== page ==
“123456”. Look familiar? If you’re amongst the majority of people whose busy schedule, lack of imagination or apathy has led them to choose a password that resembles a sequence of numbers similar to the aforementioned, then you are a prime target for hackers.
With ATM pin codes, birthdays, taxes and keeping up with changing super and pension entitlements, we have a lot to remember these days. So when it comes to online passwords, many people believe ‘the easier to remember, the better.’
In a 2009 Consumer Password Worst Practices report, conducted by data security firm Impervia, 32million passwords (that were hacked and released onto the internet) were analysed with startling results.
The top 5000 most commonly used passwords represented 20% of the user database. If any hacker used the list of the top 5000 passwords to launch an attack on the Rockyou network (which was the website whose data was hacked and released), the hackers attempts would result in a strike rate of one in 111 attempts. This is an alarming figure considering the process is automated.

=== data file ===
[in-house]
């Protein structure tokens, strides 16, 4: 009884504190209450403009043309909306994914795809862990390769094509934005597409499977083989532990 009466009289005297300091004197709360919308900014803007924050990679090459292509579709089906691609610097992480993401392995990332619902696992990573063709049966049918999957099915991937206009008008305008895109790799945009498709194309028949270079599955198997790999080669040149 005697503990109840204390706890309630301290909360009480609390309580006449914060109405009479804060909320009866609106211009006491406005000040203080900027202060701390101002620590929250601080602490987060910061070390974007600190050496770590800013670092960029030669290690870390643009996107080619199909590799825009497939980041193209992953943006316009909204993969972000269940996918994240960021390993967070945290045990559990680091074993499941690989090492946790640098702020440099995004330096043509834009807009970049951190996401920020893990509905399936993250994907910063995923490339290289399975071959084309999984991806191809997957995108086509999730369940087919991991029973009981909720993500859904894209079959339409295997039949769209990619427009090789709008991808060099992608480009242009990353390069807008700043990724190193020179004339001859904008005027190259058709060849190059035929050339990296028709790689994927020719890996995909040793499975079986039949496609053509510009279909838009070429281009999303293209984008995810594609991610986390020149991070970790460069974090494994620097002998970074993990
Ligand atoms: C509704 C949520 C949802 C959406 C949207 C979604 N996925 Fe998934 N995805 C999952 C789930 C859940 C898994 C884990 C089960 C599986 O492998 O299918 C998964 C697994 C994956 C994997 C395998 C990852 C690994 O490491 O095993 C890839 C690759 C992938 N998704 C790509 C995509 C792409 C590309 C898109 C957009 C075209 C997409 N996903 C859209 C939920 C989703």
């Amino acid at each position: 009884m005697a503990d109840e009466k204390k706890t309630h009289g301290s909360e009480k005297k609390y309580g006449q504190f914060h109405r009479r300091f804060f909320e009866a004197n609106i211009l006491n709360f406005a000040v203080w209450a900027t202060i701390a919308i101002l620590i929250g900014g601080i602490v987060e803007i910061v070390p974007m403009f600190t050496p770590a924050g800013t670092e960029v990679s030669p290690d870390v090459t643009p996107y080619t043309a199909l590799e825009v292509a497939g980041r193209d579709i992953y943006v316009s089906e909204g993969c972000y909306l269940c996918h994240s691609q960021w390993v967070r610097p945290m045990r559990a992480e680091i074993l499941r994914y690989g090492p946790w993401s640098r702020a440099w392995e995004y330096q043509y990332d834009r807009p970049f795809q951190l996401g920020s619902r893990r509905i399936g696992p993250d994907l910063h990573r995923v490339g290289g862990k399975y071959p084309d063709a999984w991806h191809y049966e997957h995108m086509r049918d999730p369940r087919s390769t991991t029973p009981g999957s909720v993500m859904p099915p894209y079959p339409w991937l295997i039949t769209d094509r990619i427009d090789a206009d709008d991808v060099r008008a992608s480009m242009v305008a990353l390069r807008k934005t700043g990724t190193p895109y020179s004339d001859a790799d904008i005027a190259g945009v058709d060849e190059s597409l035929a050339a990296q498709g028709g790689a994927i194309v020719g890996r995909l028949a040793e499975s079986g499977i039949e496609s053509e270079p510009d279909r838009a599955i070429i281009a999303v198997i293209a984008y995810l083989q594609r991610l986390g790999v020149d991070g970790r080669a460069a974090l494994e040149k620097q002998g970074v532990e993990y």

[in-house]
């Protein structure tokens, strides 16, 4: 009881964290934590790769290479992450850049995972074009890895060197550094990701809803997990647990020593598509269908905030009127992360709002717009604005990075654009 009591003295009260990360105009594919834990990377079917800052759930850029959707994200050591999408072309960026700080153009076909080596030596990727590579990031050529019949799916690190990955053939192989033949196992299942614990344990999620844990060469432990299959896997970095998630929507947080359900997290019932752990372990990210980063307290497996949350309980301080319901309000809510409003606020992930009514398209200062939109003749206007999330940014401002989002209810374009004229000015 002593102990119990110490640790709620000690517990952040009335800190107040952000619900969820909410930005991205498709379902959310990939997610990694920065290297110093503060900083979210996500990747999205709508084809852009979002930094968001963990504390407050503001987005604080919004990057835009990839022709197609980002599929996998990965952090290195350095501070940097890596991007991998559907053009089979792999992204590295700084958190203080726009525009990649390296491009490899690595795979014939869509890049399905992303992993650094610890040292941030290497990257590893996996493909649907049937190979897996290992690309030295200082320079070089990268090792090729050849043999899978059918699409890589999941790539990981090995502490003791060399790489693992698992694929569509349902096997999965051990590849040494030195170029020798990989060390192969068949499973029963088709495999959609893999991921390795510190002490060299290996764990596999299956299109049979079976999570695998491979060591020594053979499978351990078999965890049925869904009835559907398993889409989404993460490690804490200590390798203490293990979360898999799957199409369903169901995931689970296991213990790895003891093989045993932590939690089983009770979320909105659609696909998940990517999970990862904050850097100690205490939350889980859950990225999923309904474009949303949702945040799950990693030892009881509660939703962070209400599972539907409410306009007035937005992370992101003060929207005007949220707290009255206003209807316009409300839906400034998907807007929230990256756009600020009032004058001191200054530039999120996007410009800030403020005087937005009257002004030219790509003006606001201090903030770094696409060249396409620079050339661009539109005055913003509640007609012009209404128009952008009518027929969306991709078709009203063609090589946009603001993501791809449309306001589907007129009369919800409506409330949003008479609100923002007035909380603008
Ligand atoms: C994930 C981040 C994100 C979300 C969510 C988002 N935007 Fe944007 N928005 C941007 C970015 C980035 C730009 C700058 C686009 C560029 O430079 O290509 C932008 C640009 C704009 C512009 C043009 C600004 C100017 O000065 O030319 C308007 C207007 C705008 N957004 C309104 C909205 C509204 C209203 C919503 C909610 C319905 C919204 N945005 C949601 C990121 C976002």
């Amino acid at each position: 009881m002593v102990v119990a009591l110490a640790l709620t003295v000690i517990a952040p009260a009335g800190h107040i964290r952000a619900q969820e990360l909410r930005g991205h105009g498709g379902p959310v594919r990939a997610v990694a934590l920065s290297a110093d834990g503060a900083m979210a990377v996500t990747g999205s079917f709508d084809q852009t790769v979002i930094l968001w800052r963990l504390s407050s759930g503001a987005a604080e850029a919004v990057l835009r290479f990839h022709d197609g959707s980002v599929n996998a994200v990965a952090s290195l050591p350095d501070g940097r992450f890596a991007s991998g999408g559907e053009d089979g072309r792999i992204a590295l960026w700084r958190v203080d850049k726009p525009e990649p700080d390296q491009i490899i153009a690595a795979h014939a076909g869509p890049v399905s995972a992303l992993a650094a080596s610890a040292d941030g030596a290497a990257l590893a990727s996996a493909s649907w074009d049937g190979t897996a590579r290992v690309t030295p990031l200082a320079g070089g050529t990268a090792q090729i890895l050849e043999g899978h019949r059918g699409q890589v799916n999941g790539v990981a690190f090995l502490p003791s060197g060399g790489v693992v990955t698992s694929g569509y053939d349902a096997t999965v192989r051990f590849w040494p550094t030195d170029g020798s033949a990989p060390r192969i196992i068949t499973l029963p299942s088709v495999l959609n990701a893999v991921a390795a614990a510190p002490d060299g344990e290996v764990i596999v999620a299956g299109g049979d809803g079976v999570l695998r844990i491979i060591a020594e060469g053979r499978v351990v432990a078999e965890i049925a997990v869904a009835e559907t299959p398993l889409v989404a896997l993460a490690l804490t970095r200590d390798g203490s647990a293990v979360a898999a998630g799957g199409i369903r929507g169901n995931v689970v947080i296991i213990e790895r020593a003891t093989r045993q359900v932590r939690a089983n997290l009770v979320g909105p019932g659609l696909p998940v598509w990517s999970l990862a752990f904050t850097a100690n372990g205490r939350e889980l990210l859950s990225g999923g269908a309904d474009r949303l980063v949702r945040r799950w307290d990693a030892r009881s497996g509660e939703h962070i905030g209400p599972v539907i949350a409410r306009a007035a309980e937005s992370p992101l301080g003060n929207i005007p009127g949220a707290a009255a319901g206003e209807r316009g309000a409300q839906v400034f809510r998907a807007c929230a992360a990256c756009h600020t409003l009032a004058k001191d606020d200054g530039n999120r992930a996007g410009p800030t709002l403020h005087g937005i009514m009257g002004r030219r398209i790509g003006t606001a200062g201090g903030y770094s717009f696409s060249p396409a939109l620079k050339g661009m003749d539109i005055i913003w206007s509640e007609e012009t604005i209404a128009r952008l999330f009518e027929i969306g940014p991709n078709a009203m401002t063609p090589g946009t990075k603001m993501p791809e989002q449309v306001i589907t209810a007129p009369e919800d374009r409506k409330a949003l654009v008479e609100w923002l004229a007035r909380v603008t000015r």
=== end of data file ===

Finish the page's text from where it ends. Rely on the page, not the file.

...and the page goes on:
The report identifies the most commonly used passwords:
One of the key findings in the report was that many users held the same easy to hack password, such as 123456 or abc123, for all of their online accounts such as Facebook, email and bank accounts.
It is recommended you change all your passwords on a 6 monthly basis and be sure to include at least one capital letter and one numeric character in your passwords. For example: About2010Seniors.
Try and use a password containing words not found in the dictionary or easy to remember phrases. For example: Mary had a little lamb 2010 – this could be changed into MHAll2010
In the above example you can see that we have capitalised Mary had a. We then lower cased little lamb as little will refer to lower casing the words and obviously it is the year 2010, so this is useful to add in for the number perspective.
Find out more on Staying Secure Online.